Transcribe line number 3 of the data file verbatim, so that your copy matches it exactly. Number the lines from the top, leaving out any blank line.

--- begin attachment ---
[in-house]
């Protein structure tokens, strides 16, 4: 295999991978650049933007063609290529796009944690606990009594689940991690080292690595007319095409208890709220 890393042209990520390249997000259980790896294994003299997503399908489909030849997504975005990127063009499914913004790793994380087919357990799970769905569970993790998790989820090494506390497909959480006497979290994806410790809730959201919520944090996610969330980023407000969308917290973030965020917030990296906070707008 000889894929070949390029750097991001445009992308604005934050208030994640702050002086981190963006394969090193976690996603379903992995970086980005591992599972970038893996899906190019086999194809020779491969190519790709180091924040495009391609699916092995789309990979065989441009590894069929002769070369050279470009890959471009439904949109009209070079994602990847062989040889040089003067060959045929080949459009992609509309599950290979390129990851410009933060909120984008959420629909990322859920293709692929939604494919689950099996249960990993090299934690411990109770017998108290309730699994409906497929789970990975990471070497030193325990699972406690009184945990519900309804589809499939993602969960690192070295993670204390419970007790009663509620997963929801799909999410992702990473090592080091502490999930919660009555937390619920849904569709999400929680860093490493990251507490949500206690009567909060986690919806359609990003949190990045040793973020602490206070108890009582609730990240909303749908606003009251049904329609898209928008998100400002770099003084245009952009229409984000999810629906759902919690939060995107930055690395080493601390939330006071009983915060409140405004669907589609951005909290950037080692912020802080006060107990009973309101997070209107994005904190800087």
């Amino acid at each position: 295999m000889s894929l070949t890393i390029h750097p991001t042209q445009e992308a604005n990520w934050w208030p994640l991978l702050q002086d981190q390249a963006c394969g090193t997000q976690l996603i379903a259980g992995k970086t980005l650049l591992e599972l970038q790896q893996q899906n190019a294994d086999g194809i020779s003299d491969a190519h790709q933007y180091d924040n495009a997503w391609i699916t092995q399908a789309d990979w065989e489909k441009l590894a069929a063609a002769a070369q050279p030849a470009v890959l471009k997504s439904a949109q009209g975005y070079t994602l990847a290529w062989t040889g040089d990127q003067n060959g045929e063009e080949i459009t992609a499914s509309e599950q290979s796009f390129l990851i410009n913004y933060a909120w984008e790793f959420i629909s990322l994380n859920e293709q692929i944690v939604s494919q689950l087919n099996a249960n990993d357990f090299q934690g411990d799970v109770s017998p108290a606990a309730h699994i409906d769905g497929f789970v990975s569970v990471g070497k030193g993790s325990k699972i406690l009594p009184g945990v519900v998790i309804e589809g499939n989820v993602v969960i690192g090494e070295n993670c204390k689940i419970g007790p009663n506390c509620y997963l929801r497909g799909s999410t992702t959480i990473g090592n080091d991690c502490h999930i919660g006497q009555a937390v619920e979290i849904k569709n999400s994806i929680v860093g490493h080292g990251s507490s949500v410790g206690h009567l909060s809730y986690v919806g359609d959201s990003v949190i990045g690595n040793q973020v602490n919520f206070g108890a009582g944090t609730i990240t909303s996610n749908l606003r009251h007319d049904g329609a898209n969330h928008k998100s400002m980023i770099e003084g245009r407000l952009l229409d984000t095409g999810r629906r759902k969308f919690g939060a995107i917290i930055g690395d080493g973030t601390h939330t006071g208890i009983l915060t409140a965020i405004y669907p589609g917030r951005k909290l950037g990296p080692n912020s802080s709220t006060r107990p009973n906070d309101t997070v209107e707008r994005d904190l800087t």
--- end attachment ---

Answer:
């Amino acid at each position: 295999m000889s894929l070949t890393i390029h750097p991001t042209q445009e992308a604005n990520w934050w208030p994640l991978l702050q002086d981190q390249a963006c394969g090193t997000q976690l996603i379903a259980g992995k970086t980005l650049l591992e599972l970038q790896q893996q899906n190019a294994d086999g194809i020779s003299d491969a190519h790709q933007y180091d924040n495009a997503w391609i699916t092995q399908a789309d990979w065989e489909k441009l590894a069929a063609a002769a070369q050279p030849a470009v890959l471009k997504s439904a949109q009209g975005y070079t994602l990847a290529w062989t040889g040089d990127q003067n060959g045929e063009e080949i459009t992609a499914s509309e599950q290979s796009f390129l990851i410009n913004y933060a909120w984008e790793f959420i629909s990322l994380n859920e293709q692929i944690v939604s494919q689950l087919n099996a249960n990993d357990f090299q934690g411990d799970v109770s017998p108290a606990a309730h699994i409906d769905g497929f789970v990975s569970v990471g070497k030193g993790s325990k699972i406690l009594p009184g945990v519900v998790i309804e589809g499939n989820v993602v969960i690192g090494e070295n993670c204390k689940i419970g007790p009663n506390c509620y997963l929801r497909g799909s999410t992702t959480i990473g090592n080091d991690c502490h999930i919660g006497q009555a937390v619920e979290i849904k569709n999400s994806i929680v860093g490493h080292g990251s507490s949500v410790g206690h009567l909060s809730y986690v919806g359609d959201s990003v949190i990045g690595n040793q973020v602490n919520f206070g108890a009582g944090t609730i990240t909303s996610n749908l606003r009251h007319d049904g329609a898209n969330h928008k998100s400002m980023i770099e003084g245009r407000l952009l229409d984000t095409g999810r629906r759902k969308f919690g939060a995107i917290i930055g690395d080493g973030t601390h939330t006071g208890i009983l915060t409140a965020i405004y669907p589609g917030r951005k909290l950037g990296p080692n912020s802080s709220t006060r107990p009973n906070d309101t997070v209107e707008r994005d904190l800087t």